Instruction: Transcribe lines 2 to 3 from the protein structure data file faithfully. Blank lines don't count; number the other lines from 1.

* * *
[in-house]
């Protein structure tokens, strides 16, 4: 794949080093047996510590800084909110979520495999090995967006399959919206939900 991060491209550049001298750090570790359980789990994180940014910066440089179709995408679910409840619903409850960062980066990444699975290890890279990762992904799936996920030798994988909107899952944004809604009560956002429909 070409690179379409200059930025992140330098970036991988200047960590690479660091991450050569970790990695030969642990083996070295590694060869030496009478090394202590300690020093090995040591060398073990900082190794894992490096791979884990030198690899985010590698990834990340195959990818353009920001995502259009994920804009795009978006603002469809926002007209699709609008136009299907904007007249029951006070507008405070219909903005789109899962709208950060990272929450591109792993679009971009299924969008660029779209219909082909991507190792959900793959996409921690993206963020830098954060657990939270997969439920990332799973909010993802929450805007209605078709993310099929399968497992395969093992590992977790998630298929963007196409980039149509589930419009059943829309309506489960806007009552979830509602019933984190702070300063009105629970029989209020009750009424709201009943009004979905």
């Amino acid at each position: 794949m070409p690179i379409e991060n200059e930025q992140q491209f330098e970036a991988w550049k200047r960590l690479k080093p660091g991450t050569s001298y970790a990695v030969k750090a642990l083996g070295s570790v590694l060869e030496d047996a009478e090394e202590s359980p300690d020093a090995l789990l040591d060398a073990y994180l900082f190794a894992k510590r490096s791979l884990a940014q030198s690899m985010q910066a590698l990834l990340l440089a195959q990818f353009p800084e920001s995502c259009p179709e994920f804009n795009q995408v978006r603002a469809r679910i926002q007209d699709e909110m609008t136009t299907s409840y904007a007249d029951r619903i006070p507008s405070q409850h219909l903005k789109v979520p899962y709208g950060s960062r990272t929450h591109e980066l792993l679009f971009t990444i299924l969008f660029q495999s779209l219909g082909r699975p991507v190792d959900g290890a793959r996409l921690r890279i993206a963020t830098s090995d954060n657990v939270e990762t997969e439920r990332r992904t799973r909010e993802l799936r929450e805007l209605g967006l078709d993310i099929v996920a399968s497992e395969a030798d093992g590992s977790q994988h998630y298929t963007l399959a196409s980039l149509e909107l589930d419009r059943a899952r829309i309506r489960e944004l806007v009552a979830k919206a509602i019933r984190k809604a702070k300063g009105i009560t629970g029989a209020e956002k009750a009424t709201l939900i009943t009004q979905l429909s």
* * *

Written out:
């Protein structure tokens, strides 16, 4: 794949080093047996510590800084909110979520495999090995967006399959919206939900 991060491209550049001298750090570790359980789990994180940014910066440089179709995408679910409840619903409850960062980066990444699975290890890279990762992904799936996920030798994988909107899952944004809604009560956002429909 070409690179379409200059930025992140330098970036991988200047960590690479660091991450050569970790990695030969642990083996070295590694060869030496009478090394202590300690020093090995040591060398073990900082190794894992490096791979884990030198690899985010590698990834990340195959990818353009920001995502259009994920804009795009978006603002469809926002007209699709609008136009299907904007007249029951006070507008405070219909903005789109899962709208950060990272929450591109792993679009971009299924969008660029779209219909082909991507190792959900793959996409921690993206963020830098954060657990939270997969439920990332799973909010993802929450805007209605078709993310099929399968497992395969093992590992977790998630298929963007196409980039149509589930419009059943829309309506489960806007009552979830509602019933984190702070300063009105629970029989209020009750009424709201009943009004979905």
């Amino acid at each position: 794949m070409p690179i379409e991060n200059e930025q992140q491209f330098e970036a991988w550049k200047r960590l690479k080093p660091g991450t050569s001298y970790a990695v030969k750090a642990l083996g070295s570790v590694l060869e030496d047996a009478e090394e202590s359980p300690d020093a090995l789990l040591d060398a073990y994180l900082f190794a894992k510590r490096s791979l884990a940014q030198s690899m985010q910066a590698l990834l990340l440089a195959q990818f353009p800084e920001s995502c259009p179709e994920f804009n795009q995408v978006r603002a469809r679910i926002q007209d699709e909110m609008t136009t299907s409840y904007a007249d029951r619903i006070p507008s405070q409850h219909l903005k789109v979520p899962y709208g950060s960062r990272t929450h591109e980066l792993l679009f971009t990444i299924l969008f660029q495999s779209l219909g082909r699975p991507v190792d959900g290890a793959r996409l921690r890279i993206a963020t830098s090995d954060n657990v939270e990762t997969e439920r990332r992904t799973r909010e993802l799936r929450e805007l209605g967006l078709d993310i099929v996920a399968s497992e395969a030798d093992g590992s977790q994988h998630y298929t963007l399959a196409s980039l149509e909107l589930d419009r059943a899952r829309i309506r489960e944004l806007v009552a979830k919206a509602i019933r984190k809604a702070k300063g009105i009560t629970g029989a209020e956002k009750a009424t709201l939900i009943t009004q979905l429909s």